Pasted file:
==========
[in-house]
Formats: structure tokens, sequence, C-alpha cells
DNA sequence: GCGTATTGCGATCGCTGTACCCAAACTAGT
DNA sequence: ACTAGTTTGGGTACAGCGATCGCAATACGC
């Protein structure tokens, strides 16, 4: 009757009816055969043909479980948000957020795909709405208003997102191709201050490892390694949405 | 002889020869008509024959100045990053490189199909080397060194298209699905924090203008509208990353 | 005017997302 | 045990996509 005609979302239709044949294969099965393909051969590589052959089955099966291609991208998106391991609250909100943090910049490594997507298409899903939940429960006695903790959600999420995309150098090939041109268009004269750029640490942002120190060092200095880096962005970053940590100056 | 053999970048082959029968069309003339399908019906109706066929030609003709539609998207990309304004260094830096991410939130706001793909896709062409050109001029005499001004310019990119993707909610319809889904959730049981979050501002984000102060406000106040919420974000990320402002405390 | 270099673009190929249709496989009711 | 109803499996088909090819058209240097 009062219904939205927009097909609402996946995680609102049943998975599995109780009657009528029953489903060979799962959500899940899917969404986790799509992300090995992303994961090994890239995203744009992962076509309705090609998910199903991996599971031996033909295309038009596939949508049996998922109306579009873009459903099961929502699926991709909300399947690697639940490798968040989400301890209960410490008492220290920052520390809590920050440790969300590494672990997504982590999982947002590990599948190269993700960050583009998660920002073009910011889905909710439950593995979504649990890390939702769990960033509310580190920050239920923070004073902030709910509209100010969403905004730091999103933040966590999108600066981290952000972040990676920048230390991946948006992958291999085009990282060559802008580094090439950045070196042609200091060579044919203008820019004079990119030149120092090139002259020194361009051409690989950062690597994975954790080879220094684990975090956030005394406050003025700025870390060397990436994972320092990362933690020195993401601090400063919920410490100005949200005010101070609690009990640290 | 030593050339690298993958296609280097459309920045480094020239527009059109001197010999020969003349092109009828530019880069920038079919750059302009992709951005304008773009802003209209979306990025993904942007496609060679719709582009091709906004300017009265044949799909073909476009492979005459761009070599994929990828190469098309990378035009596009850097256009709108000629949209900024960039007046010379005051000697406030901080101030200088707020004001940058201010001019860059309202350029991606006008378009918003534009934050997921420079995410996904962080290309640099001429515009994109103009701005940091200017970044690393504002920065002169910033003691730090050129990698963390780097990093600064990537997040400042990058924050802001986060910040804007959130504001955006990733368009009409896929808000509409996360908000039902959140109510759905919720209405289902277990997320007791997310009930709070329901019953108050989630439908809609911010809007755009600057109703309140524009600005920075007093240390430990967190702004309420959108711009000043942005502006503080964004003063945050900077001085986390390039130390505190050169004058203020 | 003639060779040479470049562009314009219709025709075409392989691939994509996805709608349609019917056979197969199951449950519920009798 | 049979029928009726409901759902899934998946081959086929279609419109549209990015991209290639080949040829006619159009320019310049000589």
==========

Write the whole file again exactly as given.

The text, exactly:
[in-house]
Formats: structure tokens, sequence, C-alpha cells
DNA sequence: GCGTATTGCGATCGCTGTACCCAAACTAGT
DNA sequence: ACTAGTTTGGGTACAGCGATCGCAATACGC
């Protein structure tokens, strides 16, 4: 009757009816055969043909479980948000957020795909709405208003997102191709201050490892390694949405 | 002889020869008509024959100045990053490189199909080397060194298209699905924090203008509208990353 | 005017997302 | 045990996509 005609979302239709044949294969099965393909051969590589052959089955099966291609991208998106391991609250909100943090910049490594997507298409899903939940429960006695903790959600999420995309150098090939041109268009004269750029640490942002120190060092200095880096962005970053940590100056 | 053999970048082959029968069309003339399908019906109706066929030609003709539609998207990309304004260094830096991410939130706001793909896709062409050109001029005499001004310019990119993707909610319809889904959730049981979050501002984000102060406000106040919420974000990320402002405390 | 270099673009190929249709496989009711 | 109803499996088909090819058209240097 009062219904939205927009097909609402996946995680609102049943998975599995109780009657009528029953489903060979799962959500899940899917969404986790799509992300090995992303994961090994890239995203744009992962076509309705090609998910199903991996599971031996033909295309038009596939949508049996998922109306579009873009459903099961929502699926991709909300399947690697639940490798968040989400301890209960410490008492220290920052520390809590920050440790969300590494672990997504982590999982947002590990599948190269993700960050583009998660920002073009910011889905909710439950593995979504649990890390939702769990960033509310580190920050239920923070004073902030709910509209100010969403905004730091999103933040966590999108600066981290952000972040990676920048230390991946948006992958291999085009990282060559802008580094090439950045070196042609200091060579044919203008820019004079990119030149120092090139002259020194361009051409690989950062690597994975954790080879220094684990975090956030005394406050003025700025870390060397990436994972320092990362933690020195993401601090400063919920410490100005949200005010101070609690009990640290 | 030593050339690298993958296609280097459309920045480094020239527009059109001197010999020969003349092109009828530019880069920038079919750059302009992709951005304008773009802003209209979306990025993904942007496609060679719709582009091709906004300017009265044949799909073909476009492979005459761009070599994929990828190469098309990378035009596009850097256009709108000629949209900024960039007046010379005051000697406030901080101030200088707020004001940058201010001019860059309202350029991606006008378009918003534009934050997921420079995410996904962080290309640099001429515009994109103009701005940091200017970044690393504002920065002169910033003691730090050129990698963390780097990093600064990537997040400042990058924050802001986060910040804007959130504001955006990733368009009409896929808000509409996360908000039902959140109510759905919720209405289902277990997320007791997310009930709070329901019953108050989630439908809609911010809007755009600057109703309140524009600005920075007093240390430990967190702004309420959108711009000043942005502006503080964004003063945050900077001085986390390039130390505190050169004058203020 | 003639060779040479470049562009314009219709025709075409392989691939994509996805709608349609019917056979197969199951449950519920009798 | 049979029928009726409901759902899934998946081959086929279609419109549209990015991209290639080949040829006619159009320019310049000589």